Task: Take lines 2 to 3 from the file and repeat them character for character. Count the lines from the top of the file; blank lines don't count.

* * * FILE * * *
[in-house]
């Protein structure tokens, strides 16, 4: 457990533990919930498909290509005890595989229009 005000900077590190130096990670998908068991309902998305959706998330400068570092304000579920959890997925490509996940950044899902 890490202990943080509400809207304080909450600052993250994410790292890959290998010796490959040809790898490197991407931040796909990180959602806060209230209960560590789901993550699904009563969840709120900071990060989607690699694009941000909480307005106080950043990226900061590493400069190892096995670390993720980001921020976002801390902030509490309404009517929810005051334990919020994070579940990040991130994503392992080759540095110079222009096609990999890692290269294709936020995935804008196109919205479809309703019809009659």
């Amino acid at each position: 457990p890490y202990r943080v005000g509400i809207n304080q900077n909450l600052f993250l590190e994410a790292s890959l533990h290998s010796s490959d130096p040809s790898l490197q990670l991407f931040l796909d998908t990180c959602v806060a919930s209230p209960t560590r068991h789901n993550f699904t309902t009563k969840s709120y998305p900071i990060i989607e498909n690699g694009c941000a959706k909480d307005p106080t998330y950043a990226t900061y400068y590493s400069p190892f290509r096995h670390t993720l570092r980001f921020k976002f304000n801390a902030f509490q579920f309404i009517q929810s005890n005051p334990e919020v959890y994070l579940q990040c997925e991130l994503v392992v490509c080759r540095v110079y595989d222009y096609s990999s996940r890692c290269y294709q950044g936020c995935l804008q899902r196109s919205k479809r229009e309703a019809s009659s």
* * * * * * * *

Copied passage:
């Protein structure tokens, strides 16, 4: 457990533990919930498909290509005890595989229009 005000900077590190130096990670998908068991309902998305959706998330400068570092304000579920959890997925490509996940950044899902 890490202990943080509400809207304080909450600052993250994410790292890959290998010796490959040809790898490197991407931040796909990180959602806060209230209960560590789901993550699904009563969840709120900071990060989607690699694009941000909480307005106080950043990226900061590493400069190892096995670390993720980001921020976002801390902030509490309404009517929810005051334990919020994070579940990040991130994503392992080759540095110079222009096609990999890692290269294709936020995935804008196109919205479809309703019809009659």
């Amino acid at each position: 457990p890490y202990r943080v005000g509400i809207n304080q900077n909450l600052f993250l590190e994410a790292s890959l533990h290998s010796s490959d130096p040809s790898l490197q990670l991407f931040l796909d998908t990180c959602v806060a919930s209230p209960t560590r068991h789901n993550f699904t309902t009563k969840s709120y998305p900071i990060i989607e498909n690699g694009c941000a959706k909480d307005p106080t998330y950043a990226t900061y400068y590493s400069p190892f290509r096995h670390t993720l570092r980001f921020k976002f304000n801390a902030f509490q579920f309404i009517q929810s005890n005051p334990e919020v959890y994070l579940q990040c997925e991130l994503v392992v490509c080759r540095v110079y595989d222009y096609s990999s996940r890692c290269y294709q950044g936020c995935l804008q899902r196109s919205k479809r229009e309703a019809s009659s």